Neither of these have mass users (yet).
There is a reason why Facebook, and its Chinese equivalent, is so prominent. That’s because it is easy for mobile users to view them and easy for mobile users to correspond with one another using them.
Despite the misgivings about the amount of information collected by Facebook, it is unlikely to be challenged until there is a similarly easy to use alternative.
IMHO I think these mean that either:
- All the different services currently being developed will need to seamlessly link together in such a way that users cannot see the joins; or
- One of the services will need to become pr-eminent, and become the natural choice of the vast majority of users.
I think option one is probably impractical or will take an impractical amount of time and effort.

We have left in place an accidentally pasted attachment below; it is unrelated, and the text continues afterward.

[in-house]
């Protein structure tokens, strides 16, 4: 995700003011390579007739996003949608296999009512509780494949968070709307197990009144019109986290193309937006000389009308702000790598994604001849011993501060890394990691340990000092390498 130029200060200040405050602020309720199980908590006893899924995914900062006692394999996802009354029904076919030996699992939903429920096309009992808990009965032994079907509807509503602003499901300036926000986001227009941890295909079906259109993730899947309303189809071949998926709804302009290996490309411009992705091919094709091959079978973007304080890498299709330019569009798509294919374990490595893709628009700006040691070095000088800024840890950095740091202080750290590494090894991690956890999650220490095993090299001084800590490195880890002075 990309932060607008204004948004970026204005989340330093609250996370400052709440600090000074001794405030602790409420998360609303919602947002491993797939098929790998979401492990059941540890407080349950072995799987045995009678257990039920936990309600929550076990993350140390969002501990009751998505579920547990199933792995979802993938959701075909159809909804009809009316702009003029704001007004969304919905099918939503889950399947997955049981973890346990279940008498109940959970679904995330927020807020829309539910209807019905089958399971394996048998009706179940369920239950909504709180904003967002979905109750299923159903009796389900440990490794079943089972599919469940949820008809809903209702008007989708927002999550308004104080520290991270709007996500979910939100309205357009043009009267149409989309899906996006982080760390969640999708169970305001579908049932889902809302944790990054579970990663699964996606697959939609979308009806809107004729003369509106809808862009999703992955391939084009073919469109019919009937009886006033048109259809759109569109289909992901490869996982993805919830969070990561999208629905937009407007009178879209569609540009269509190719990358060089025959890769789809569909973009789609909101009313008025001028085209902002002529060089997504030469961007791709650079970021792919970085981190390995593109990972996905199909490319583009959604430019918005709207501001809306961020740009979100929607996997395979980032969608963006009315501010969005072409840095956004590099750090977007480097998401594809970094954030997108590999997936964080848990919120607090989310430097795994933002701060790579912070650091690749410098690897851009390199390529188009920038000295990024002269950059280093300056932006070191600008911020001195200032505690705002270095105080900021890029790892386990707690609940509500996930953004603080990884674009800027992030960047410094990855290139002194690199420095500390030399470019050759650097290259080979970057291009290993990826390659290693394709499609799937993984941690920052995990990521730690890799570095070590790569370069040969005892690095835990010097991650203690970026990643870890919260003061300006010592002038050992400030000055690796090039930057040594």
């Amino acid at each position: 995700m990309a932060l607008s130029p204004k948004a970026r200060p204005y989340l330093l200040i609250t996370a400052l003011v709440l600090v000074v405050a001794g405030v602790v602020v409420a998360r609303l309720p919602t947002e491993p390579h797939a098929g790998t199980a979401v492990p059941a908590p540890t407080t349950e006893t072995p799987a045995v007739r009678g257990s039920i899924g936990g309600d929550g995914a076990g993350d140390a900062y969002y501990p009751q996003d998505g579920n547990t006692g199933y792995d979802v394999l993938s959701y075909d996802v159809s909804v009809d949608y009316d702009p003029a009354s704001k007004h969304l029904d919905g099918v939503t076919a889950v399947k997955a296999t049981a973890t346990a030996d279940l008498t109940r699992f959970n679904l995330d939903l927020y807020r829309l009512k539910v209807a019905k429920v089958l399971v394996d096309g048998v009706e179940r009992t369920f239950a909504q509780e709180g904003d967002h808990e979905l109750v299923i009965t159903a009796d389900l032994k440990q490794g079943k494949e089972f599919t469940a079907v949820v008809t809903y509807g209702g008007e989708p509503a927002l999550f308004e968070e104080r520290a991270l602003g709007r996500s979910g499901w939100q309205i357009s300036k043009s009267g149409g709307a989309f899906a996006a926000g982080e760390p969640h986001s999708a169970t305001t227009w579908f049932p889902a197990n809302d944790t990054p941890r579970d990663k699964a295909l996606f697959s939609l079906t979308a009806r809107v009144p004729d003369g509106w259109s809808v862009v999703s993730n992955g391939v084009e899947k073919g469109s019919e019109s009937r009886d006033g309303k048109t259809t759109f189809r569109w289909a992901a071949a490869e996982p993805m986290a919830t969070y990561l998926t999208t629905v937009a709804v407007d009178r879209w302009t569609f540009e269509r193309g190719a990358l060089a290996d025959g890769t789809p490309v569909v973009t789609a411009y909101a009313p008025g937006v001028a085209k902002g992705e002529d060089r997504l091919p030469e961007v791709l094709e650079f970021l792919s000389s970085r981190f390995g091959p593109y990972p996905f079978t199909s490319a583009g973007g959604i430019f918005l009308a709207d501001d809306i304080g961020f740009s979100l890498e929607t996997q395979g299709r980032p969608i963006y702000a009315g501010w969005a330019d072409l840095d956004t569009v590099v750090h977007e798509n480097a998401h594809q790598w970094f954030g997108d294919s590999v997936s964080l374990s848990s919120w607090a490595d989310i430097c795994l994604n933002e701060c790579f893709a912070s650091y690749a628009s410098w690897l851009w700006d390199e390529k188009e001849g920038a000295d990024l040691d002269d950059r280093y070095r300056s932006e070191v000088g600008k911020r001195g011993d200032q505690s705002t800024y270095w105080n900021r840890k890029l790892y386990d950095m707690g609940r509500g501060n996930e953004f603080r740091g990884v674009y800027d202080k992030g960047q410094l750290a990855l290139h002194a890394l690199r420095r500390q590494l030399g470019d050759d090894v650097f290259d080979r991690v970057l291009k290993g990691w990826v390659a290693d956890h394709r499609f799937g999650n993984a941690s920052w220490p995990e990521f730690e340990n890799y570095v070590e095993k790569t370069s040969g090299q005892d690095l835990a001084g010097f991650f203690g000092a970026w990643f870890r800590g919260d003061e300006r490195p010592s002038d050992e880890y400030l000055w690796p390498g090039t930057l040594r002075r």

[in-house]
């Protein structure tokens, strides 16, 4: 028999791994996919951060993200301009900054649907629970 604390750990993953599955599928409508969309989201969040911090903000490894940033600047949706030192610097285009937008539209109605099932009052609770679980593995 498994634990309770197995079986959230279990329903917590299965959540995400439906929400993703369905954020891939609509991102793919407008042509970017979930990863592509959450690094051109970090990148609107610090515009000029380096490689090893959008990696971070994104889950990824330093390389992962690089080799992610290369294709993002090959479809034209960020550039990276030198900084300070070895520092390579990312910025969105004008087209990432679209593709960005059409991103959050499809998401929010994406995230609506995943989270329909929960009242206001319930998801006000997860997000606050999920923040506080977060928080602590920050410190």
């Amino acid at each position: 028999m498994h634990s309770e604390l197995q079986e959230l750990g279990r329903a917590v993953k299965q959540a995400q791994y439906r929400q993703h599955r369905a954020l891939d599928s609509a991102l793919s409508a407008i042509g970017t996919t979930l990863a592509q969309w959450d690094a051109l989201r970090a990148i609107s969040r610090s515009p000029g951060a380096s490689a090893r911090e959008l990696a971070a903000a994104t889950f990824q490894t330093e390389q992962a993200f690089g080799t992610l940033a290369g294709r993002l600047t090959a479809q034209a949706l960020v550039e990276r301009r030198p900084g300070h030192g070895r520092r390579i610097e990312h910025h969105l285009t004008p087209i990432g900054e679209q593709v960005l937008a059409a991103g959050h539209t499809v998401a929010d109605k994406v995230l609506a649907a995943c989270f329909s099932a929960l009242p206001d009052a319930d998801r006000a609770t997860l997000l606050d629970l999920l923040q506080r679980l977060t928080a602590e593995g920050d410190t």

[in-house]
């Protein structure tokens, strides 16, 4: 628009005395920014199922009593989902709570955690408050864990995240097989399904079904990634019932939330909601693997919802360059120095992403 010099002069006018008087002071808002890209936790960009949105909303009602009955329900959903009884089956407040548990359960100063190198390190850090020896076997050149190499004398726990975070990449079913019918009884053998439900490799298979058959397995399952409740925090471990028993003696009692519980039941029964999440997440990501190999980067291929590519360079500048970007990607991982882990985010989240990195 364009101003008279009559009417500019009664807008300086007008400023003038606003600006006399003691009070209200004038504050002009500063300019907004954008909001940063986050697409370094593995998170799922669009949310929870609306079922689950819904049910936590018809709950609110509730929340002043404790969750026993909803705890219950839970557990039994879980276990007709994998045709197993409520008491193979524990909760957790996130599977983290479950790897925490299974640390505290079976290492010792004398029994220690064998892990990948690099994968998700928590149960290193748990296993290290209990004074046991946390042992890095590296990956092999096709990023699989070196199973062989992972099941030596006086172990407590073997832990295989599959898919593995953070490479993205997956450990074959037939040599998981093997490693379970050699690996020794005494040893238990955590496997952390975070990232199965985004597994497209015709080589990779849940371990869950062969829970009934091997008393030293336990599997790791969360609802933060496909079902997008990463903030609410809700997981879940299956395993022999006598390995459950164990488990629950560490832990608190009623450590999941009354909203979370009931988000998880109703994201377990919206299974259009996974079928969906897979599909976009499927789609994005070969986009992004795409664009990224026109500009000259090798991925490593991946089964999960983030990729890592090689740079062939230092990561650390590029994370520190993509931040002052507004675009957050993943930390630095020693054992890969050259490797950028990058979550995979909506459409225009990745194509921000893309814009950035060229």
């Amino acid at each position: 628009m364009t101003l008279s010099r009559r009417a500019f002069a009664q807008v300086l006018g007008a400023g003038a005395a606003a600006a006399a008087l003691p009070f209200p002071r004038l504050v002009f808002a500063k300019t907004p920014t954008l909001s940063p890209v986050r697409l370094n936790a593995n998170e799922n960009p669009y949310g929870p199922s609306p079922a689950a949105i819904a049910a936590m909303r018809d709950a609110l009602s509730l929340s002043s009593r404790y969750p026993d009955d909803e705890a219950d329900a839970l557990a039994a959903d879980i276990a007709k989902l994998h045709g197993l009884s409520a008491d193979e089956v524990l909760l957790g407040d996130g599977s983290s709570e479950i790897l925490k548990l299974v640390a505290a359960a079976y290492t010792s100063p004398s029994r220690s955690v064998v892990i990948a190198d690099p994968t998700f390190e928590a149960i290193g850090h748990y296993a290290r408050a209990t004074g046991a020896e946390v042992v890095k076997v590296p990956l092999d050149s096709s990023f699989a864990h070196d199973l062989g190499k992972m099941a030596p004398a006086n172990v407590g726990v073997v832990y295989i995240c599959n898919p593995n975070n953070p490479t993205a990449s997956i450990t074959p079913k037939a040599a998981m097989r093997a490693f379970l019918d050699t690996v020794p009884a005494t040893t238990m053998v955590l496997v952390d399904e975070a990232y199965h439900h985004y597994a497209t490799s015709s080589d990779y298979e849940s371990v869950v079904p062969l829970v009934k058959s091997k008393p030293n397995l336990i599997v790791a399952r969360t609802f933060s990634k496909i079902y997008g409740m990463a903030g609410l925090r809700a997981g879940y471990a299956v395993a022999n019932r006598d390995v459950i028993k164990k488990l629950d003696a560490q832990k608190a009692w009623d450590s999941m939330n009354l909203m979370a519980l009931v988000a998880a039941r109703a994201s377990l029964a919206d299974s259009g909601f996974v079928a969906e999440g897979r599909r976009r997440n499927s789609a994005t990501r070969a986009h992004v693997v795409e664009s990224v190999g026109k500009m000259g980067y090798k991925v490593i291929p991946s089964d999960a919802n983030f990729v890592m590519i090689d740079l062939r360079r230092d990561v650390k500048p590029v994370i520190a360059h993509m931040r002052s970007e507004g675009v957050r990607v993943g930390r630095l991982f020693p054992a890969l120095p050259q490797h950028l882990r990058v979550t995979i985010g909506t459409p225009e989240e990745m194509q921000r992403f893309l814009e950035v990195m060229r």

That leaves option two. Solid not only has to be the best, but it also has to be the easiest for average phone users to use, and it has to get into production pretty quickly. In the long (or short) term, ease of use and time to production is probably going to be more important than whether or not Solid is the best.
The history of technology is full of good ideas that have fallen by the wayside despite being the best. They have either been too complicated for ‘ordinary’ users, or those ‘ordinary’ users have already committed themselves to something that is less technically good but which came to market and built up a user base much earlier (Windows desktops v Linux desktops, Betamax v VHS, etc).